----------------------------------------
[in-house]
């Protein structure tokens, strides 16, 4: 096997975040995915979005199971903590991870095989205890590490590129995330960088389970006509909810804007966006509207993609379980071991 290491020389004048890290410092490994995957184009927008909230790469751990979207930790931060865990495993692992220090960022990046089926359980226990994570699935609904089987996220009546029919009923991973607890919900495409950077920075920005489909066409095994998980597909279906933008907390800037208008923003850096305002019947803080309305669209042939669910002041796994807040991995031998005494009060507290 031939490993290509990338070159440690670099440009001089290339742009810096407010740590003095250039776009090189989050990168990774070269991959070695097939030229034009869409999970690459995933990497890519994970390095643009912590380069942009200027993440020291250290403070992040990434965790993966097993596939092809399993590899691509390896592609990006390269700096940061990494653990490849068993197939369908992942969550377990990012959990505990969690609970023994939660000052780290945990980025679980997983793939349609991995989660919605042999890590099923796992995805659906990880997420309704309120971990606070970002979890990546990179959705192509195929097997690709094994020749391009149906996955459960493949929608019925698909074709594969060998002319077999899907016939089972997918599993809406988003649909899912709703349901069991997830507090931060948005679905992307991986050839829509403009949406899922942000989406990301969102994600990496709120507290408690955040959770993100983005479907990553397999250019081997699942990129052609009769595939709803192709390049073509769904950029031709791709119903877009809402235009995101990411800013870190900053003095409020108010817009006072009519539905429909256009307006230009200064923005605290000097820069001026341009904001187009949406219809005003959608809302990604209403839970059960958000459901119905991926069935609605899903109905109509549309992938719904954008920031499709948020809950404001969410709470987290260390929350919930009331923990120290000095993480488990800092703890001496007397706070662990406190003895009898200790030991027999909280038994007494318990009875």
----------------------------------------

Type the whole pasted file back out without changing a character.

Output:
[in-house]
């Protein structure tokens, strides 16, 4: 096997975040995915979005199971903590991870095989205890590490590129995330960088389970006509909810804007966006509207993609379980071991 290491020389004048890290410092490994995957184009927008909230790469751990979207930790931060865990495993692992220090960022990046089926359980226990994570699935609904089987996220009546029919009923991973607890919900495409950077920075920005489909066409095994998980597909279906933008907390800037208008923003850096305002019947803080309305669209042939669910002041796994807040991995031998005494009060507290 031939490993290509990338070159440690670099440009001089290339742009810096407010740590003095250039776009090189989050990168990774070269991959070695097939030229034009869409999970690459995933990497890519994970390095643009912590380069942009200027993440020291250290403070992040990434965790993966097993596939092809399993590899691509390896592609990006390269700096940061990494653990490849068993197939369908992942969550377990990012959990505990969690609970023994939660000052780290945990980025679980997983793939349609991995989660919605042999890590099923796992995805659906990880997420309704309120971990606070970002979890990546990179959705192509195929097997690709094994020749391009149906996955459960493949929608019925698909074709594969060998002319077999899907016939089972997918599993809406988003649909899912709703349901069991997830507090931060948005679905992307991986050839829509403009949406899922942000989406990301969102994600990496709120507290408690955040959770993100983005479907990553397999250019081997699942990129052609009769595939709803192709390049073509769904950029031709791709119903877009809402235009995101990411800013870190900053003095409020108010817009006072009519539905429909256009307006230009200064923005605290000097820069001026341009904001187009949406219809005003959608809302990604209403839970059960958000459901119905991926069935609605899903109905109509549309992938719904954008920031499709948020809950404001969410709470987290260390929350919930009331923990120290000095993480488990800092703890001496007397706070662990406190003895009898200790030991027999909280038994007494318990009875």